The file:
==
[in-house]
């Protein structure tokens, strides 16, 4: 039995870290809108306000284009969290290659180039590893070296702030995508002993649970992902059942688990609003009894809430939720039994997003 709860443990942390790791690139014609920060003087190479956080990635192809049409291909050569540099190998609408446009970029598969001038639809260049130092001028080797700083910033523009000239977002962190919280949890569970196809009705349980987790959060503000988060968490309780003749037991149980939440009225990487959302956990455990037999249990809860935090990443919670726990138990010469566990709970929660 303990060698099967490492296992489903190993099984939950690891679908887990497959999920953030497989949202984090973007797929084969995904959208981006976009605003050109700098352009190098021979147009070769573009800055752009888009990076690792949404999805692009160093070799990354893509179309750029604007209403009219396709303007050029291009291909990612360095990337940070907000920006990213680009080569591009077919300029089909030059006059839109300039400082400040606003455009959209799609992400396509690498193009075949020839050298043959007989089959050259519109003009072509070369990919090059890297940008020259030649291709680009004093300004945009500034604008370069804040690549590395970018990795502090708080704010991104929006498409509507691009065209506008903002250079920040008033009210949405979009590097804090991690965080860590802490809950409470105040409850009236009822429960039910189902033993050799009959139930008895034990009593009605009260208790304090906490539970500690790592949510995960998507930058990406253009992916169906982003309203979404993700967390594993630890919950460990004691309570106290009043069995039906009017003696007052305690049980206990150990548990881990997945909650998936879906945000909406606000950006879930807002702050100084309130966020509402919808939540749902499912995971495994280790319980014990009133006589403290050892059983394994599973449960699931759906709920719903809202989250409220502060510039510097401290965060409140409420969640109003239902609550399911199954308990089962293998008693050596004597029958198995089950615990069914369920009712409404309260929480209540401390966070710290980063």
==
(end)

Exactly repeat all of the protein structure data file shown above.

[in-house]
């Protein structure tokens, strides 16, 4: 039995870290809108306000284009969290290659180039590893070296702030995508002993649970992902059942688990609003009894809430939720039994997003 709860443990942390790791690139014609920060003087190479956080990635192809049409291909050569540099190998609408446009970029598969001038639809260049130092001028080797700083910033523009000239977002962190919280949890569970196809009705349980987790959060503000988060968490309780003749037991149980939440009225990487959302956990455990037999249990809860935090990443919670726990138990010469566990709970929660 303990060698099967490492296992489903190993099984939950690891679908887990497959999920953030497989949202984090973007797929084969995904959208981006976009605003050109700098352009190098021979147009070769573009800055752009888009990076690792949404999805692009160093070799990354893509179309750029604007209403009219396709303007050029291009291909990612360095990337940070907000920006990213680009080569591009077919300029089909030059006059839109300039400082400040606003455009959209799609992400396509690498193009075949020839050298043959007989089959050259519109003009072509070369990919090059890297940008020259030649291709680009004093300004945009500034604008370069804040690549590395970018990795502090708080704010991104929006498409509507691009065209506008903002250079920040008033009210949405979009590097804090991690965080860590802490809950409470105040409850009236009822429960039910189902033993050799009959139930008895034990009593009605009260208790304090906490539970500690790592949510995960998507930058990406253009992916169906982003309203979404993700967390594993630890919950460990004691309570106290009043069995039906009017003696007052305690049980206990150990548990881990997945909650998936879906945000909406606000950006879930807002702050100084309130966020509402919808939540749902499912995971495994280790319980014990009133006589403290050892059983394994599973449960699931759906709920719903809202989250409220502060510039510097401290965060409140409420969640109003239902609550399911199954308990089962293998008693050596004597029958198995089950615990069914369920009712409404309260929480209540401390966070710290980063």